Got it, Alyssa: you’re an idiot. You don’t know what alleged means, and your definition of gray is ‘accusations against people I Iike and don’t want to be guilty.’ Unproven accusations against people you don’t like and support, in contrast, prove wrongful conduct.
There’s no reason to finish your opinion piece, because you are incapable of critical thought. You are biased and don’t recognize your bias; you are making a clearly illogical argument that a precocious child could deconstruct (and a half-competent lawyer could shred like facial tissue) and don’t realize it. You are so incapable of recognizing your own limitations that you allow your junk to be published, not realizing that it disqualifies you as the persuasive activist you claim to be.
There is enough evidence of nascent intelligence in the article to hint of what might have been, if the actress hadn’t grown up on a set convinced, like most child-stars are, of their magnificence, and had at least acquainted herself with the thought processes of scholars, philosophers, and history’s sages. Unfortunately, Alyssa Milano has spent far more time pondering the words of Aaron Spelling than those of, for instance, Swedish statistician and physician Hans Rosling, at least by listening to his TED talks.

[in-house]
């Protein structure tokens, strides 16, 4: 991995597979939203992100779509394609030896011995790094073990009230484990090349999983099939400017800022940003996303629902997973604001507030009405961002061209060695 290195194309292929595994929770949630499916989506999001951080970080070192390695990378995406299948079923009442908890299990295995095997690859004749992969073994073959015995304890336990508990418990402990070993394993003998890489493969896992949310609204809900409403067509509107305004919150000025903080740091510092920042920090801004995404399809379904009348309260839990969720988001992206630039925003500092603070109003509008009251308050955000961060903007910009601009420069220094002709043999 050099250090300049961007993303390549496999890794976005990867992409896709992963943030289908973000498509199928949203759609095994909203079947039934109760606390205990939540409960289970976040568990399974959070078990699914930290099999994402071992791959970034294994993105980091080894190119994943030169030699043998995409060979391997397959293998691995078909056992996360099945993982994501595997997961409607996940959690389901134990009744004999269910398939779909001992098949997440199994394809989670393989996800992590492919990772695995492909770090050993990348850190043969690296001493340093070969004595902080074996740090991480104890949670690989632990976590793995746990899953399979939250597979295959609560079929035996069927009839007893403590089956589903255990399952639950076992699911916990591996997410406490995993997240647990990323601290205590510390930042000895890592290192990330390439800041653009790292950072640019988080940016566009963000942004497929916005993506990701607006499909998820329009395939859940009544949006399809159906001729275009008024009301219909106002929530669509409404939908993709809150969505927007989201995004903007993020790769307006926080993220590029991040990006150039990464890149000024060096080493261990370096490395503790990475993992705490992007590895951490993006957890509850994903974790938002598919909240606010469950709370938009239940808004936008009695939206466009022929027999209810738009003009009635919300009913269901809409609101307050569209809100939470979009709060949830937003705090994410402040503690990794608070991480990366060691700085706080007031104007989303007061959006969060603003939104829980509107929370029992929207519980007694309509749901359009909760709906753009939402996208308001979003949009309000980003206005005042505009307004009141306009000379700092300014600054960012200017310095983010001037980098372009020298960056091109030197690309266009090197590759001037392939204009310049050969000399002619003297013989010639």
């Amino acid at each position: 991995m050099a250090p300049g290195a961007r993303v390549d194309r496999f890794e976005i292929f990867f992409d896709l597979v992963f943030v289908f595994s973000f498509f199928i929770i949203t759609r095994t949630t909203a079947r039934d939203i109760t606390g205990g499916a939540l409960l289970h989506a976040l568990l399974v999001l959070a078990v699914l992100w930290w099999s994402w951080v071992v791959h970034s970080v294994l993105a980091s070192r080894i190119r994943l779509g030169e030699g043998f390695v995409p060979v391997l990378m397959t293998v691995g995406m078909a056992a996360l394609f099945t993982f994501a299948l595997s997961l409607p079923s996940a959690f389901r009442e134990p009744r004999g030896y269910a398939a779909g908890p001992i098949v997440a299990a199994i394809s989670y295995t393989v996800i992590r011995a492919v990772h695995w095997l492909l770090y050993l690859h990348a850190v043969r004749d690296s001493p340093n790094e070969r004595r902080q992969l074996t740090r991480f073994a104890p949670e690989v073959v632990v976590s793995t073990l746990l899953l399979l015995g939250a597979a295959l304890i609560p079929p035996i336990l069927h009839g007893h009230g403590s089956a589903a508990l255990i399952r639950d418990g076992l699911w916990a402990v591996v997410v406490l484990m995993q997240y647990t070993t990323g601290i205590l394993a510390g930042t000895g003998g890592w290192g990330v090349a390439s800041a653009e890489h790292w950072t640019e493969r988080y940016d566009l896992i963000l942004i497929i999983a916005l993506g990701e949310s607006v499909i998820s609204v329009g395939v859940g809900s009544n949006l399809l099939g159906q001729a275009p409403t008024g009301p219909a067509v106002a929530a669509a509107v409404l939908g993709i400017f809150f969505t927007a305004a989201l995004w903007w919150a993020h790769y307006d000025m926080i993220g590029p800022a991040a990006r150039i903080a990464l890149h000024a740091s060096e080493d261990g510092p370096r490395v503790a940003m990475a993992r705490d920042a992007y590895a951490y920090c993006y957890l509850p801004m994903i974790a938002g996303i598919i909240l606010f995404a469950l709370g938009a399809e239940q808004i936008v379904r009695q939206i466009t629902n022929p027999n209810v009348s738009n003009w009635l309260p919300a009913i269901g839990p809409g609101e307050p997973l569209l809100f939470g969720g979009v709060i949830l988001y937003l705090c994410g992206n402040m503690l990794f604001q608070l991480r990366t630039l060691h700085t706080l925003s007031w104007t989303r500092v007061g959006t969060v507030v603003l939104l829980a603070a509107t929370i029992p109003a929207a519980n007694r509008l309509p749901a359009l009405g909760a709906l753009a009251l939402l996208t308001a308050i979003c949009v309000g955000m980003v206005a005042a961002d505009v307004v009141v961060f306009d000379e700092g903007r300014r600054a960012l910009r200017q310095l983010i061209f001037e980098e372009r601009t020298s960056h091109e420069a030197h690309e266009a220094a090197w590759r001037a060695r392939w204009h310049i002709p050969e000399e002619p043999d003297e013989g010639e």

Yes, it’s all very sad. It is still no excuse for social media hacks polluting serious national discussion involving the trustworthiness of our next President.